The Spanish city of Seville is turning leftover oranges into electricity

The southern Spanish city of Seville began a pilot scheme of using the methane produced from fermenting fruits to generate clean electricity. It was initially launched by Emasesa, the municipal water company, which used 35 tonnes of fruit to generate clean energy to run one of the city’s water purification plants. 

To do this, the city has chosen oranges which will go into an existing facility that already generates electricity from organic matter. As the oranges ferment, the methane they release will be captured and used to drive the generator.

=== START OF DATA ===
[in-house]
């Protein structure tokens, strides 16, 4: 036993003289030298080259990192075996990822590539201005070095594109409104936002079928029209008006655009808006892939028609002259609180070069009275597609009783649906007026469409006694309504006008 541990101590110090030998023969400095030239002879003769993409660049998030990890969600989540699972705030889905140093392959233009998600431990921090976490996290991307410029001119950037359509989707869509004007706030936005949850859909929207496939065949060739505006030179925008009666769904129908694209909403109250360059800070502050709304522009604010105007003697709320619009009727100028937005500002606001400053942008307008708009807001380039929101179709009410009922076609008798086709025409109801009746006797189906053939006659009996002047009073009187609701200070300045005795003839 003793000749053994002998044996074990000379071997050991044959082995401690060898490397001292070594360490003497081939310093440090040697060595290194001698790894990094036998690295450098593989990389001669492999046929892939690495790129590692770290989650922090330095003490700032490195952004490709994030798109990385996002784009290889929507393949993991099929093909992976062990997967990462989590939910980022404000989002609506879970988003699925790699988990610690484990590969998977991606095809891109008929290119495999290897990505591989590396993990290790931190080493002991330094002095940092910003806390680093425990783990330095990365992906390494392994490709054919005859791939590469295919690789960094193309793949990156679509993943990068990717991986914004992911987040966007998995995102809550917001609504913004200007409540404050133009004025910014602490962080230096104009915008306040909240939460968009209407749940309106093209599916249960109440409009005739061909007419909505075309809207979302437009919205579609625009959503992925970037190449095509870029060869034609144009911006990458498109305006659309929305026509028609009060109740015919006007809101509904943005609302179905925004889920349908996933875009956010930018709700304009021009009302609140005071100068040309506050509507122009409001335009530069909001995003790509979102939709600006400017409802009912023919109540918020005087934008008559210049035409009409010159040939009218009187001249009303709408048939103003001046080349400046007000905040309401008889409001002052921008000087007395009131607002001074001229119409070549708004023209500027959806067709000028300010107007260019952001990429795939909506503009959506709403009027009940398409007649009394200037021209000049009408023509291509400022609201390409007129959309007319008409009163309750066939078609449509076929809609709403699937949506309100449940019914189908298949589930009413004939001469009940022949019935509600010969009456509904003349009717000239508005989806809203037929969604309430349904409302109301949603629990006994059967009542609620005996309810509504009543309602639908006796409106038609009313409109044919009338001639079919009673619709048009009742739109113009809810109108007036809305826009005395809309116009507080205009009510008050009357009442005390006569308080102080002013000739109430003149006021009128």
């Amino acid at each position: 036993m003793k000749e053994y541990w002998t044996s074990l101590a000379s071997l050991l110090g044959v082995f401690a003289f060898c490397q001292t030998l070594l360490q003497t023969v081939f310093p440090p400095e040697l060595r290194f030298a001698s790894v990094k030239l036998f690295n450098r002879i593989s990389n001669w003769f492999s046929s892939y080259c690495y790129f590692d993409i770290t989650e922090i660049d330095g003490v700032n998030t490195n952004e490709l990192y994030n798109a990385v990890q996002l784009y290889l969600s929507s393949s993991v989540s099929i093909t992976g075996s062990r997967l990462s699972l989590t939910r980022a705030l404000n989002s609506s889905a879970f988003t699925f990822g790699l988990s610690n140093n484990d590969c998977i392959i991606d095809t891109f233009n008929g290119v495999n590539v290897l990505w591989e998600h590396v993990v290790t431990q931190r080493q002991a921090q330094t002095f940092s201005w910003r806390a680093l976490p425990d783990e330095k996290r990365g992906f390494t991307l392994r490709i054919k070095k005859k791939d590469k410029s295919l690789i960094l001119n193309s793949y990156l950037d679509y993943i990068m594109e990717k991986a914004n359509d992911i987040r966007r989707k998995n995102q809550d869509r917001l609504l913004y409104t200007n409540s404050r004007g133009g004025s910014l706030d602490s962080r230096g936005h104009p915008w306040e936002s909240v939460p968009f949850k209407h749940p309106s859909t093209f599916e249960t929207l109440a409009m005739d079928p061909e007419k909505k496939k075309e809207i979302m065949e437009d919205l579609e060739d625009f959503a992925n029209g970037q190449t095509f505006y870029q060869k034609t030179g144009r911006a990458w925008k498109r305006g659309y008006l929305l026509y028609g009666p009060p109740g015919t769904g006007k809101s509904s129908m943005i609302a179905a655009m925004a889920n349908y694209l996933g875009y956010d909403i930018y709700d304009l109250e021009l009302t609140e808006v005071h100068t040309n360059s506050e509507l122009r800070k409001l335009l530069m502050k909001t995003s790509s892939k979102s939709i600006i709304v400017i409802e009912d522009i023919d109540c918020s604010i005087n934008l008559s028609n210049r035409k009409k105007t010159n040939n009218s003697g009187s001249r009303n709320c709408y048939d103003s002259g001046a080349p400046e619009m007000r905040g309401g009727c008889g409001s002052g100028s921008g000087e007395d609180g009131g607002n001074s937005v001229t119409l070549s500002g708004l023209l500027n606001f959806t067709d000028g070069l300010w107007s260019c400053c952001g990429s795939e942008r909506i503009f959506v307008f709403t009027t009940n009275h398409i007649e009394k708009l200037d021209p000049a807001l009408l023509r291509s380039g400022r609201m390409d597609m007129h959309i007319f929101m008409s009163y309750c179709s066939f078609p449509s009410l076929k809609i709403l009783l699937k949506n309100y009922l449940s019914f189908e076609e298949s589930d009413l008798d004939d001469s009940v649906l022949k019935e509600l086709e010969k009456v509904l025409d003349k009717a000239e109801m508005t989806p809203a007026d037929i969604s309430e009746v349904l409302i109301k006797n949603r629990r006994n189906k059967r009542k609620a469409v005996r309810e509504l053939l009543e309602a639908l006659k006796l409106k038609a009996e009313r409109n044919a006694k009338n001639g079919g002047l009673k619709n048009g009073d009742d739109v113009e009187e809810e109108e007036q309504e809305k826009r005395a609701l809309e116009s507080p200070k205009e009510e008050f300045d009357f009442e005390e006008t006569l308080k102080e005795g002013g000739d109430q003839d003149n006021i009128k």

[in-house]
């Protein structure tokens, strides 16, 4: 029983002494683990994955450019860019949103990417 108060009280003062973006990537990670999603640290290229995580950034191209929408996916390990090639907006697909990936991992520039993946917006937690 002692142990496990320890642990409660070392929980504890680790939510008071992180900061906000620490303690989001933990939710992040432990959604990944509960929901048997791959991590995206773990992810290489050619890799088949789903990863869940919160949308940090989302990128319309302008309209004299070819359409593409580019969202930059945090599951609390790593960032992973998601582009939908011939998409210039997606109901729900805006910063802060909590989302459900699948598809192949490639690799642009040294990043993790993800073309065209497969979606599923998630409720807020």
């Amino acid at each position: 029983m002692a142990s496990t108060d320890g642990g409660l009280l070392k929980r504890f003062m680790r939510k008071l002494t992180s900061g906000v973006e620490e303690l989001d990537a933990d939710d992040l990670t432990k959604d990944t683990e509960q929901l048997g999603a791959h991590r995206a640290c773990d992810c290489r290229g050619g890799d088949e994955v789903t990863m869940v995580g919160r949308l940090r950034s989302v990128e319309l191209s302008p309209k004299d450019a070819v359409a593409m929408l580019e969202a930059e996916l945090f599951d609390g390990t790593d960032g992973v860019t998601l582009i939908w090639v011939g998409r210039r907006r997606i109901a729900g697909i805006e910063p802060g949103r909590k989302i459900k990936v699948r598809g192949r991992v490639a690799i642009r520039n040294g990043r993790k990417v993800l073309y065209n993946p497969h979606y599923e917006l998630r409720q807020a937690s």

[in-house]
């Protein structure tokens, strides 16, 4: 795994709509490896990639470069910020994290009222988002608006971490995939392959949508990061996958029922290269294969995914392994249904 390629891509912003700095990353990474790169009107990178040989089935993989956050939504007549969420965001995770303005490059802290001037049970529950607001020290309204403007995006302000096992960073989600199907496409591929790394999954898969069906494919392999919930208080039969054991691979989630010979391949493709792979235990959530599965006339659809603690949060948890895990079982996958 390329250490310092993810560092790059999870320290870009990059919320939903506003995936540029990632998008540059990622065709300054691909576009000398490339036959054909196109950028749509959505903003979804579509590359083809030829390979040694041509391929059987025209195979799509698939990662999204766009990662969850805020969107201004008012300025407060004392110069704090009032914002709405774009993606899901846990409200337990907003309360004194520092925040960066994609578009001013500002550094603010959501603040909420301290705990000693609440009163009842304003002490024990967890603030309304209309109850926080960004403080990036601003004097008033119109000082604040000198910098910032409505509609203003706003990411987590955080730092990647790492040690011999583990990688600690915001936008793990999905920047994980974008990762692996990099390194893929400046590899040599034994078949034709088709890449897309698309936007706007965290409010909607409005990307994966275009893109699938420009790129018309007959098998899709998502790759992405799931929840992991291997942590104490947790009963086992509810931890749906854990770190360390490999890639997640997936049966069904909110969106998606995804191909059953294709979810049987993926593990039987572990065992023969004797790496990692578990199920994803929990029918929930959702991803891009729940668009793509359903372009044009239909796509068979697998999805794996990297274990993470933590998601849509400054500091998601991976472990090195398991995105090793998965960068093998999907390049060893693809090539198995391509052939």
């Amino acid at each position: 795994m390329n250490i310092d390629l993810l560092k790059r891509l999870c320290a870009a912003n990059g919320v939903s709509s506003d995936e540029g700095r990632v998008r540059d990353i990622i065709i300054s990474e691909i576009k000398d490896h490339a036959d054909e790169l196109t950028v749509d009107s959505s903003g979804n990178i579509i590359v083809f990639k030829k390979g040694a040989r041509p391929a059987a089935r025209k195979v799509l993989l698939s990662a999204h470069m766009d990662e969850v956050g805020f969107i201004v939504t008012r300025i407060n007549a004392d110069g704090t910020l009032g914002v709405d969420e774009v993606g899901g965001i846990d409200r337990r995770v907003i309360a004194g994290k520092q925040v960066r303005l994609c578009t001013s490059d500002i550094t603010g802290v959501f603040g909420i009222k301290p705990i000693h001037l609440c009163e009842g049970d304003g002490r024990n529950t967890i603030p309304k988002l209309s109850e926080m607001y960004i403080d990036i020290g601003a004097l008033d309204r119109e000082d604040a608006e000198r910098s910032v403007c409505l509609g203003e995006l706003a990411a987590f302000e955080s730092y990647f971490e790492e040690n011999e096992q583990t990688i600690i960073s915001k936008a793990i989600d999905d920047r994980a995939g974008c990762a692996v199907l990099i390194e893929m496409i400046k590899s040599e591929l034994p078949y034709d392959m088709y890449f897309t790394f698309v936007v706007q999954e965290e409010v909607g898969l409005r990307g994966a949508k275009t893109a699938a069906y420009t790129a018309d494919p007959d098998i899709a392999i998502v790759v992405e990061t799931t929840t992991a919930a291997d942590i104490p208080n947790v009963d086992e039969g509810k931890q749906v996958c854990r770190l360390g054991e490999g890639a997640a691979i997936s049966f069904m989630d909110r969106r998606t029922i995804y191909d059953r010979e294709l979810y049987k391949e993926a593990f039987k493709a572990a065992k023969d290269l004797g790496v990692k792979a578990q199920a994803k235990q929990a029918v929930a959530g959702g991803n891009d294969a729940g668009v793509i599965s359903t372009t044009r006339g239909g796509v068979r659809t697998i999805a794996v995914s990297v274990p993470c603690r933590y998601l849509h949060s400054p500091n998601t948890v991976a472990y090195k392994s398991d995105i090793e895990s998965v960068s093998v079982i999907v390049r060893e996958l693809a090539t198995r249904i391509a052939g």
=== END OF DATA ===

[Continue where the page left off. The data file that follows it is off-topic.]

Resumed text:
For now, the energy from leftover oranges will be used to run water purification plants. But eventually, the city is eyeing to put surplus electricity back on the grid. 

The team behind the project says that trials have shown that 1,000 kilograms of oranges will produce 50 kilowatt-hours which is enough to provide electricity to five homes for one day. And if all the city’s oranges were recycled and the energy put back into the grid, 73,000 homes could be powered by the fruits. 

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